March 2020 review by Sharon McCrum.

Book review: Packs: Strength in Numbers, by Hannah Salyer

Salyer, Hannah. Packs: Strength in Numbers.  Houghton Mifflin. 2020. Unpaged. $17.99. ISBN 9781328577887. Ages 5 and up. P9 Q9

Groups, pods, and huddles. This large format book captures the imagination of all involved in opening this adventure about living in a pack.  The illustrations of animals in large groups jump out at us, and with spare text, show us how and why moving, dancing, singing and building together makes the pack stronger. Every page engages young and old, but quietly sneaks in the real natural science information of why it matters to live in a pack.

VERDICT: What an amazing book! Highly recommended for all ages to understand why living together makes organisms stronger. In the back pages, there is a helpful species ID, too. The artwork is a vibrant journey all on its own. Wonderful. On the back of the cover, people bike together, which was great fun to tie us into the web of life.

March 2020 review by Lynne Wright.

Book review: Being Frog, by April Pulley Sayre

Sayre, April Pulley. Being Frog. Beach Lane Books, 2020. Unpaged. $17.99. ISBN 9781534428812. Ages 3 and up. P9Q8

What is it like to be a frog? This wonderful natural history book gives us a frog’s eye view of the world in brilliant photos that cover the pages. Simple text on the pages invite conversation and engage the smallest of children into the pond water to call with a glunk glunk GLUNK and leap. The author has pages in the back to give more adult exploration to enhance this subject.

VERDICT: What a wonderful journey into the pond staring into the eyes of a frog. The photos add great realism and the spare text is perfect for reading to many ages and talking about the life of the frog.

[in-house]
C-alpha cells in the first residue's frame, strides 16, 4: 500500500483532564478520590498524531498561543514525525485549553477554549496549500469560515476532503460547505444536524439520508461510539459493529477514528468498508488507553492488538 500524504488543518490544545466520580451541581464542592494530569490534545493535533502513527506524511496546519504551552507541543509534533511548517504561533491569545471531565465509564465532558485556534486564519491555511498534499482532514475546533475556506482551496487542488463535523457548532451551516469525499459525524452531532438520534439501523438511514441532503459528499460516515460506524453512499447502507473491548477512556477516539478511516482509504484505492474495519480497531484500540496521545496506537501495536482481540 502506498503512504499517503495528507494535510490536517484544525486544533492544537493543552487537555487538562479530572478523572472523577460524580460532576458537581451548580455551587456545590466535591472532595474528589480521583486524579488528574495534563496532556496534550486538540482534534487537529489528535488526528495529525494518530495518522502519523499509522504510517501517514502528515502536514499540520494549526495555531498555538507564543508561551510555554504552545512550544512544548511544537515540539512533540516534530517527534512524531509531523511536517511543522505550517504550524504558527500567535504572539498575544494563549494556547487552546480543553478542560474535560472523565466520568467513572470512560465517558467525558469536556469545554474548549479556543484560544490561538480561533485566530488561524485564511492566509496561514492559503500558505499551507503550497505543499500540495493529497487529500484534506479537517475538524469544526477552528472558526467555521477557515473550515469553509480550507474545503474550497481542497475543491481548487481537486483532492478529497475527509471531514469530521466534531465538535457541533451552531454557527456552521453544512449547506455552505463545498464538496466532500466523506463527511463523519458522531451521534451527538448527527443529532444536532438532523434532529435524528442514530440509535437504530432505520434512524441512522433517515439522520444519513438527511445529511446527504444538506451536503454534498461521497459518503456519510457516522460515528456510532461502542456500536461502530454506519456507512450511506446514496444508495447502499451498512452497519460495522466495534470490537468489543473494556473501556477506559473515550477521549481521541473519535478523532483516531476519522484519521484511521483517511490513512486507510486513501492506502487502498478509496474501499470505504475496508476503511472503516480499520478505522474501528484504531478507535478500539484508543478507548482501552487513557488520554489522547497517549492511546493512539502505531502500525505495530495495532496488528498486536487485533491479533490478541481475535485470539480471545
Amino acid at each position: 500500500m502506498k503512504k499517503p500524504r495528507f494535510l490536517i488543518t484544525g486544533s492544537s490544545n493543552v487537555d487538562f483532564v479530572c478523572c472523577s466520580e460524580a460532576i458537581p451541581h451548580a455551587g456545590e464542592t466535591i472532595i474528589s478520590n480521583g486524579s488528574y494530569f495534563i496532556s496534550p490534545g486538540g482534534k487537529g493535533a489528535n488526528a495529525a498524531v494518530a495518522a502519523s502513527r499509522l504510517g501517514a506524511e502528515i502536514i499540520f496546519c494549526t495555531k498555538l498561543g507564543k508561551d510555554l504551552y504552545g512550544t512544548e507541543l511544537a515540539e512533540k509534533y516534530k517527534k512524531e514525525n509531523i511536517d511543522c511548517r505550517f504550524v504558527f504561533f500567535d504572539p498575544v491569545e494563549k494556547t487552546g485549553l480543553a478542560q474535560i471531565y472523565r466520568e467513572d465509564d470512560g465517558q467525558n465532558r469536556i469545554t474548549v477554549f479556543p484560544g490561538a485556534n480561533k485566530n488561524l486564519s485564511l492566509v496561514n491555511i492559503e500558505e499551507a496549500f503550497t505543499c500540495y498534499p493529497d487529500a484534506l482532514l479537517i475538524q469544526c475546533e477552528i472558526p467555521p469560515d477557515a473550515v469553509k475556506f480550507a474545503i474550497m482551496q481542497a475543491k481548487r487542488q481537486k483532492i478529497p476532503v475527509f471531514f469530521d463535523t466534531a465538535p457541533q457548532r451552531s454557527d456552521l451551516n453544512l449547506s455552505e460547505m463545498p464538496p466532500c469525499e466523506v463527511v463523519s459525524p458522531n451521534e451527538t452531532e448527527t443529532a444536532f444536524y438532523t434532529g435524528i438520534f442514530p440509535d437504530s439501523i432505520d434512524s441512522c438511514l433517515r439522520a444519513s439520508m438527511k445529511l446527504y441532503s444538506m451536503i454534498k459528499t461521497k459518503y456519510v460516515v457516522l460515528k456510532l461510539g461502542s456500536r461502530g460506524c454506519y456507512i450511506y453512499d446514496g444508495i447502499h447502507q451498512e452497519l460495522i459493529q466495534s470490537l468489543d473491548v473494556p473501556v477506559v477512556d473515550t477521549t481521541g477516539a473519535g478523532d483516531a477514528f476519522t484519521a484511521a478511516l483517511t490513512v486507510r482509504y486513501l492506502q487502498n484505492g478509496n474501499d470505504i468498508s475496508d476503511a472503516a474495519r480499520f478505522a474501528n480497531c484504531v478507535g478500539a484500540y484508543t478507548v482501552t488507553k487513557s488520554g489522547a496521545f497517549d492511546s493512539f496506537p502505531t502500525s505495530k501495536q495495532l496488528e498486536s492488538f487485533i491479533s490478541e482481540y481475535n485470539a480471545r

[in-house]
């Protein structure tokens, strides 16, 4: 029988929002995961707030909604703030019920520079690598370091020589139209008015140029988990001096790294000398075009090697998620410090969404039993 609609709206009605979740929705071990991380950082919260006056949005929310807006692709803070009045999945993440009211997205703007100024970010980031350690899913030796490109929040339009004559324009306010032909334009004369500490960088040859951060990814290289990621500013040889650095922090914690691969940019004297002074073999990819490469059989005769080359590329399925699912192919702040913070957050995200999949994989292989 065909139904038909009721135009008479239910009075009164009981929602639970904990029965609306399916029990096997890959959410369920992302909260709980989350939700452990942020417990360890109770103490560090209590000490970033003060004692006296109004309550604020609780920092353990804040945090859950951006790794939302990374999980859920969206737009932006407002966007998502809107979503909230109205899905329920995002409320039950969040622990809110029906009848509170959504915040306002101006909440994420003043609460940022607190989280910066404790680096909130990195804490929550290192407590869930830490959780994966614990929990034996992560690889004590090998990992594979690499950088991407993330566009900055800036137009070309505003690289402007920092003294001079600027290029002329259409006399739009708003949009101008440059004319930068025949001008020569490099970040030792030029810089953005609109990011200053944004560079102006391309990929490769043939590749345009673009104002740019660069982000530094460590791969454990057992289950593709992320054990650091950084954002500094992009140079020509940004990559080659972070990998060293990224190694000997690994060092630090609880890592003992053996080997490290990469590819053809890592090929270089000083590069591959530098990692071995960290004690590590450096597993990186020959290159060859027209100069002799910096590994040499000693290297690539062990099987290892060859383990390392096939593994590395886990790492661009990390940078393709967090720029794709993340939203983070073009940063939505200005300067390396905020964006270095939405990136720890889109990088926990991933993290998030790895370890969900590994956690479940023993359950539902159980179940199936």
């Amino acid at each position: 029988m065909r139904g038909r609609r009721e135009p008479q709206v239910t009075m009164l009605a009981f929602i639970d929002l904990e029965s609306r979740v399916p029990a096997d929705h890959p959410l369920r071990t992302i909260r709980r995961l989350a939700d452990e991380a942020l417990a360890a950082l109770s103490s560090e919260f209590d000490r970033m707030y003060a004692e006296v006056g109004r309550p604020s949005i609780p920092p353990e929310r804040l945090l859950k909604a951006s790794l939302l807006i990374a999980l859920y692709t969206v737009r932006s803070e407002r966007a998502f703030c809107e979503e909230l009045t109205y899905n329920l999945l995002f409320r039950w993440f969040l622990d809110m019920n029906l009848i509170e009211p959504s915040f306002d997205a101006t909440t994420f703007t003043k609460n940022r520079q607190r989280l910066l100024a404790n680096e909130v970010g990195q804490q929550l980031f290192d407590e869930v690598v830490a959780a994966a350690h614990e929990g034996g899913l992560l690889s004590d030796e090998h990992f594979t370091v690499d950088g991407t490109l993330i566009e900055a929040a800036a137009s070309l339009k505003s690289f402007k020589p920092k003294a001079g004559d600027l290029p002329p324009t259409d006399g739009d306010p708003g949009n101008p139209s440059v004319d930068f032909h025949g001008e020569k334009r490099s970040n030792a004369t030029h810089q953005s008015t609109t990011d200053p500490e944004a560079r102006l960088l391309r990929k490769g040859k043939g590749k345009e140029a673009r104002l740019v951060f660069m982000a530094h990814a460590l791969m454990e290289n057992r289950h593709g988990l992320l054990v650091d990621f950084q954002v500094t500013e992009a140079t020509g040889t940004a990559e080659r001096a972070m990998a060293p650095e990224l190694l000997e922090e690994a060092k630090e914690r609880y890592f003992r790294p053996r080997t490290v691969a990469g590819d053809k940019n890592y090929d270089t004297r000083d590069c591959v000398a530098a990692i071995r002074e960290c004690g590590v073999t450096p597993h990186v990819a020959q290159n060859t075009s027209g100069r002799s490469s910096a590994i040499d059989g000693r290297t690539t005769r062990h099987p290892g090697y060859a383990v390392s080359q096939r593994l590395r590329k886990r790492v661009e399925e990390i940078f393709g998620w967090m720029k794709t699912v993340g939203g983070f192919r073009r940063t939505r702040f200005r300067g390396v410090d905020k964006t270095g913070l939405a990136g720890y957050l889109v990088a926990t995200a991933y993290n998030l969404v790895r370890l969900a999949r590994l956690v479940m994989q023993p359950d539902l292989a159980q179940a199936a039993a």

March 2020 review by Lynne Wright.

Book review: I am Allosaurus, by Timothy J. Bradley

Bradley, Timothy J. I am Allosaurus. ” Early reader.” Arbordale, 2020. Unpaged. $17.95. ISBN 9781643517490.  Ages 4 and up. P9 Q8

The large and bright illustrations with the repetitive words will teach and interest young readers. What would it be like to live as an Allosaurus? This captured my attention and would be a great read aloud book. The extensive information in the back about timelines, colors and skeletons will assist adults in bringing this dinosaur back to life.

VERDICT: A great addition to a dinosaur collection. This is even more valuable because the dinosaur books are often geared for older children, so this adds depth to the section. Illustrations pop off of the page, and it is simple yet teaches many facts.

March 2020 review by Lynne Wright.

Book review: Knight Owls, by Eric Seltzer, illustrated by Tom Disbury

Seltzer, Eric. Knight Owls. Illustrated by Tom Disbury. (Ready to Read series). Simon Spotlight, 2019. $17.99. ISBN 97821534448810. Unpaged. Ages 4-6. P6 Q7

Knight Owls are here to save the day. They are kind and brave. When Phil the dragon makes a mess of the mill, they encourage him to be helpful.  A pre-level one reader with large text and illustrations that match the text. The illustrations show Phil the dragon with a sad look on its face when it made a mess of the mill, pondering when the Knight owl suggest it do something helpful and happy tears when the owls sing it a happy song.  I chuckled out loud near the end of the book.

Verdict: This is an adorable rhyming book that emphasizes friendship. A fun and sweet story for children to learn to read on their own.

September 2019 review by Tami Harris.